China’s Mars rover Zhurong landed on the red planet’s surface on May 14as a part of the nation’s first interplanetary space mission Tianwen-1. The rover has landed on the western edge of Utopia Planitia, a plain site of geological importance in the Planitia impact basin on Mars. The images from the rover are yet to arrive, but the location data of the landed explorer has geologists excited as they hope to discover shorelines of ancient oceans and mud volcanoes. The features of the rover’s landing location indicate a possibility of the presence of subsurface ice, which is making scientists hopeful that the rover could find the samples of ice below its landing surface. According to the scientists, there is also a strong possibility of collecting samples from a mud volcano, a landform type that has not been visited by any Mars rover yet. Zhurong has landed 1,800 kilometres northeast of NASA’s Perseverance rover, which landed in February 2021.
Scientists are studying satellite images and geological maps to pinpoint the location of the rover and the significant features of the landing site. They are also looking at the images taken by NASA’s earlier missions. The next step for the scientists at the China National Space Administration (CNSA) is to check if the rover’s instruments are functioning as expected.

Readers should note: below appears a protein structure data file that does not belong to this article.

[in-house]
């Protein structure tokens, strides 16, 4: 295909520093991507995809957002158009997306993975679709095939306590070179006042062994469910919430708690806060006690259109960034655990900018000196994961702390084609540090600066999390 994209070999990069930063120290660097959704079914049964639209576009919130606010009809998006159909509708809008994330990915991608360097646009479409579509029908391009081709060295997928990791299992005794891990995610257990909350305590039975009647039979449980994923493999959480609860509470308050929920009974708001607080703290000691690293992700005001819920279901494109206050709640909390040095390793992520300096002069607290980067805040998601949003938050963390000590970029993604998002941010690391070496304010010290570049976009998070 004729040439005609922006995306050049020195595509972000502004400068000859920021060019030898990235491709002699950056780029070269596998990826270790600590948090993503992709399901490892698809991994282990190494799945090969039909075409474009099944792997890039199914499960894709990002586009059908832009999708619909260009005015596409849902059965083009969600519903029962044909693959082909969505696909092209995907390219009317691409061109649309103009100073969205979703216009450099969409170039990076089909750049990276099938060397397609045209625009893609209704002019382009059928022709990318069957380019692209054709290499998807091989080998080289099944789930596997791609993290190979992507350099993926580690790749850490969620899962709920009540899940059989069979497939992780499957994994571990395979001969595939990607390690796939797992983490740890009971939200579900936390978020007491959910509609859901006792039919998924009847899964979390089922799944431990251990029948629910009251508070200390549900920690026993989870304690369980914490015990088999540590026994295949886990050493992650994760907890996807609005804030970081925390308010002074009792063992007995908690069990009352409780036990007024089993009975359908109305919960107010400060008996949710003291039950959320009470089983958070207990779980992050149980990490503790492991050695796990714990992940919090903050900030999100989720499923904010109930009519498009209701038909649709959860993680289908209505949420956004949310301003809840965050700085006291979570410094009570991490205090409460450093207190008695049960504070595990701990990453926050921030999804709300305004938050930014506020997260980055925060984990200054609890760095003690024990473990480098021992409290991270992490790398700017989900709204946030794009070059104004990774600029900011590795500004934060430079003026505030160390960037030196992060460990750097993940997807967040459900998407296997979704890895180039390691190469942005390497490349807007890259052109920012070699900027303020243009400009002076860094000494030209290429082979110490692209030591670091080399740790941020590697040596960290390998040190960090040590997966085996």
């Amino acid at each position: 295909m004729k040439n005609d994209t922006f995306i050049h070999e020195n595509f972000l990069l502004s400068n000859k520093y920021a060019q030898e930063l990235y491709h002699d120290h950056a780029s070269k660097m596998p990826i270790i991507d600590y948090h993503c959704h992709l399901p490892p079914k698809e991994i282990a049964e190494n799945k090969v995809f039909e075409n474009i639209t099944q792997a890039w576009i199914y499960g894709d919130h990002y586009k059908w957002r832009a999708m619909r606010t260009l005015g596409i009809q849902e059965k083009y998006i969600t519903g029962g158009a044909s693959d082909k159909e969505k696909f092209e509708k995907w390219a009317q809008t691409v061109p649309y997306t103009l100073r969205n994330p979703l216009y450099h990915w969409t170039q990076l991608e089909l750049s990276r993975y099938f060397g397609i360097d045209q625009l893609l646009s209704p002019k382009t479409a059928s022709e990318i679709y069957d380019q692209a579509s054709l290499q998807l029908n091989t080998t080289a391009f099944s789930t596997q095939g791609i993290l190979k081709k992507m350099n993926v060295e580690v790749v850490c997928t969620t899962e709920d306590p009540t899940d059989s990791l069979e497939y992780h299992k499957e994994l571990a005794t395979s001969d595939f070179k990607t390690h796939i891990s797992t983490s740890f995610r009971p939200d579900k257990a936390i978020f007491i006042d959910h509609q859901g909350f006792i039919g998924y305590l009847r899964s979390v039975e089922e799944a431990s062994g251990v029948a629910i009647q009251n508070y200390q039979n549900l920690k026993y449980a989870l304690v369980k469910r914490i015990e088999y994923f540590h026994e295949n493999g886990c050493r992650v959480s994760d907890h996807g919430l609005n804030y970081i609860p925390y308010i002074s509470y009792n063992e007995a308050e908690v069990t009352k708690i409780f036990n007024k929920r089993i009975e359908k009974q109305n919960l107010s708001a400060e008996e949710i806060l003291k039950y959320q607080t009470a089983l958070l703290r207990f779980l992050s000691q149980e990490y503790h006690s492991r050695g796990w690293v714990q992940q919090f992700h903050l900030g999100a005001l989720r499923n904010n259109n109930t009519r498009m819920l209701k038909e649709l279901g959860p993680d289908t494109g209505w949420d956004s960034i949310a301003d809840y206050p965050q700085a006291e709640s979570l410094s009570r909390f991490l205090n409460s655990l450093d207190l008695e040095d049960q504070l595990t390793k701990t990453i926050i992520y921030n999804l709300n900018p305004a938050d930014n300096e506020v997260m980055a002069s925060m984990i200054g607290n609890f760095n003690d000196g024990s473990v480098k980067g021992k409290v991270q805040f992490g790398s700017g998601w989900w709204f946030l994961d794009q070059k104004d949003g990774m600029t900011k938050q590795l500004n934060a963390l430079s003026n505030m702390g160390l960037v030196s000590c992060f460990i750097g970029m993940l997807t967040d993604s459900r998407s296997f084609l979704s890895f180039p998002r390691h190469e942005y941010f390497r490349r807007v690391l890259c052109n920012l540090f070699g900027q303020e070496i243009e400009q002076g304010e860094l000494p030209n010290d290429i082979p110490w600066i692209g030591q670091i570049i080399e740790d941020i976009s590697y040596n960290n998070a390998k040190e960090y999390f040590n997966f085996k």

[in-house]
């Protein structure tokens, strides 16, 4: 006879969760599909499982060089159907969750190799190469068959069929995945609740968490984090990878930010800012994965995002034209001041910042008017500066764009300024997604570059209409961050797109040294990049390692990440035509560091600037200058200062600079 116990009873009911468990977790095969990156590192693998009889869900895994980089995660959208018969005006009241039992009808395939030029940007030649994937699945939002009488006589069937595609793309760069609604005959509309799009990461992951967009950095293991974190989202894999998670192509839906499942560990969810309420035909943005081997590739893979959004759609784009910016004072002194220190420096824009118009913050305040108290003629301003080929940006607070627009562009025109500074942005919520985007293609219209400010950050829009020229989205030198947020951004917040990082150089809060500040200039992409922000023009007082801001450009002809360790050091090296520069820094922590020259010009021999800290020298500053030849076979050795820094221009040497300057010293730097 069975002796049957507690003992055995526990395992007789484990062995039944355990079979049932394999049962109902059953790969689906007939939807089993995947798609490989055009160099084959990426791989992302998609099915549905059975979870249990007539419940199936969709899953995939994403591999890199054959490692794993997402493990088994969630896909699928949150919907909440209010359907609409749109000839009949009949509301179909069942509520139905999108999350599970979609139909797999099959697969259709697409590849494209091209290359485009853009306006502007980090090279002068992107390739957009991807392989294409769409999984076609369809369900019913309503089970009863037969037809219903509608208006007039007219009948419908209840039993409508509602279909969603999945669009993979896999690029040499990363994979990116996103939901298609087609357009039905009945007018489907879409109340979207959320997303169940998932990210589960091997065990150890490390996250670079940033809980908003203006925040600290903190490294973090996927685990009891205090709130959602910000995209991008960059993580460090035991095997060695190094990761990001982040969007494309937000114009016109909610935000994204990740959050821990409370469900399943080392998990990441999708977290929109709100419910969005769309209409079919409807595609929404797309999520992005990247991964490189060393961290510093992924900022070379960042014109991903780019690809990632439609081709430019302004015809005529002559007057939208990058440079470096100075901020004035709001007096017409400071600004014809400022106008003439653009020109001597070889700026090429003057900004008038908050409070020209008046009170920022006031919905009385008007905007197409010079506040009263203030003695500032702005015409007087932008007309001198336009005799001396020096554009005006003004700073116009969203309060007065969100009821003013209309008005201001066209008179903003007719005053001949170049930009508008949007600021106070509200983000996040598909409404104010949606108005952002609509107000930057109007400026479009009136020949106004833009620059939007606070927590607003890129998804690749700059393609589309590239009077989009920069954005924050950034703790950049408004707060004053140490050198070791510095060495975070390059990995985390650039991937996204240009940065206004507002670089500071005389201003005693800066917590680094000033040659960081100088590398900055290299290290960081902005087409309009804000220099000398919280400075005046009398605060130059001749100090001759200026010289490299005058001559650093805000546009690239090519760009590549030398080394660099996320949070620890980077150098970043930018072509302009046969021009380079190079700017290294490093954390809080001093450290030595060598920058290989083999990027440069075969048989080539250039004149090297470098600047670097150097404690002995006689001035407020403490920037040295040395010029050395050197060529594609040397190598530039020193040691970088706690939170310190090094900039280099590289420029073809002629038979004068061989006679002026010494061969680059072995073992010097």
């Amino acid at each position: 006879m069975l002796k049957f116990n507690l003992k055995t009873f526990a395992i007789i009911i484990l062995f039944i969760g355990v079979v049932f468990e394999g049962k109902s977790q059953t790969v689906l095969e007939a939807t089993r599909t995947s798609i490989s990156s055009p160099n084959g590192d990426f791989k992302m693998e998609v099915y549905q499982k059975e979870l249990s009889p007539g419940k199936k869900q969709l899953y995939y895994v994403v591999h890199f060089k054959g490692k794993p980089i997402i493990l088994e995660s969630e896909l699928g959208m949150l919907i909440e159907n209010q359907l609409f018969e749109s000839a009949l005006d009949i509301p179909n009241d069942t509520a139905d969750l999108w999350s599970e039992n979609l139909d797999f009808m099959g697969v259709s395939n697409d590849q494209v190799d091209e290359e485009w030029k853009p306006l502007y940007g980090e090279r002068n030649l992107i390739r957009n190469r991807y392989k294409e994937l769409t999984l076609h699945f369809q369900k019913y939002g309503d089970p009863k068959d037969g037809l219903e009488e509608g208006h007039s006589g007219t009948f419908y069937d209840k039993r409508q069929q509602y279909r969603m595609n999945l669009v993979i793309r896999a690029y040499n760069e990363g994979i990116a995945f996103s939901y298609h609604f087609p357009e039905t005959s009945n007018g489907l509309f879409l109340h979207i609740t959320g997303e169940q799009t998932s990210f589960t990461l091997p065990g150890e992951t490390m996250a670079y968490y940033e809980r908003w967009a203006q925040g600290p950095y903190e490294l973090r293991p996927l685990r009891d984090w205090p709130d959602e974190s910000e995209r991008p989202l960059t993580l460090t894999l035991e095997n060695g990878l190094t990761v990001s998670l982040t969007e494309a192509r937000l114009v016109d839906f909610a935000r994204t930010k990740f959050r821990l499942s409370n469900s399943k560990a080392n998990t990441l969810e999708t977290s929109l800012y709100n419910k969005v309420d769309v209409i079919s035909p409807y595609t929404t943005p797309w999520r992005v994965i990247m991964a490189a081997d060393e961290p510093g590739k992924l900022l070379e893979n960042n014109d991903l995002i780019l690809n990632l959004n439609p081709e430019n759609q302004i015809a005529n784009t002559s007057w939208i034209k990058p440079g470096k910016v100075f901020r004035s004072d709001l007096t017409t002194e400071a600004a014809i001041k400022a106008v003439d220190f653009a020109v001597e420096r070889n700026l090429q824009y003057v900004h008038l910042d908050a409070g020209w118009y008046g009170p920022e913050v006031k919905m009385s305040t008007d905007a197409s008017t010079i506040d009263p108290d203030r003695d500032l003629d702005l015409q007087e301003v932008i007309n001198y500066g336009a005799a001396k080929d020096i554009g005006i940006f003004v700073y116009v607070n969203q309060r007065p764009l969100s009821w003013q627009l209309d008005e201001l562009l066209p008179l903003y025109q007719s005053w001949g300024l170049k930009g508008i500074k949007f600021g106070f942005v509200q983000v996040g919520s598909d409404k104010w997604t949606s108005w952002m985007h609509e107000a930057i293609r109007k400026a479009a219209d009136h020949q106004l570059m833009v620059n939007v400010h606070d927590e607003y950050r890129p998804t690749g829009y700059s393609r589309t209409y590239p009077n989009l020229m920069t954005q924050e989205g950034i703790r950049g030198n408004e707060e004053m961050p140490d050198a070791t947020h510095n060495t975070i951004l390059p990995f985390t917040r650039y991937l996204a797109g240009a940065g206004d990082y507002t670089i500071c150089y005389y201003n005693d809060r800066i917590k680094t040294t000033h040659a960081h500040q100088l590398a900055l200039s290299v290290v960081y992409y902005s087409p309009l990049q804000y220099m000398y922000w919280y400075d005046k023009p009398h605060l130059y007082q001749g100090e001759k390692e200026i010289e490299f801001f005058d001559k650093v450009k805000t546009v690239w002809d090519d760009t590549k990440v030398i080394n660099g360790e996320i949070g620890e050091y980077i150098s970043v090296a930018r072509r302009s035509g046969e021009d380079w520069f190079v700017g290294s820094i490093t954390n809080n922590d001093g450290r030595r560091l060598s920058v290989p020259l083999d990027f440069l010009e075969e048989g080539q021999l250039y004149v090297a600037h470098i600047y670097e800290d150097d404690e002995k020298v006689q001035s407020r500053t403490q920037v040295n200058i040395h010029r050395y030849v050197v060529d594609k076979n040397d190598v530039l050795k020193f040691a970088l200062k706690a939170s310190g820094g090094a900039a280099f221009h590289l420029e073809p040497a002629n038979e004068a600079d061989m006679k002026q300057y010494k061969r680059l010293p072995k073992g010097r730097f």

According to Long Xiao, a planetary geologist at the Chinese University of Geosciences atWuhan, the 90-day long mission is a tantalizing opportunity to influence Zhurong’s journey for scientists across China. “We want to propose the plan for the rover,” added Xiao in his statement to an article published in Nature.
The Chinese Mars exploration mission sent an orbiter, a lander and a rover to Mars, which was launched by CNSA on July 23, 2020. The rover landed on the surface on Friday last week after being detached from the orbiter. With this successful landing, Zhurong became the third active Mars rover after NASA’s Curiosity and Perseverance.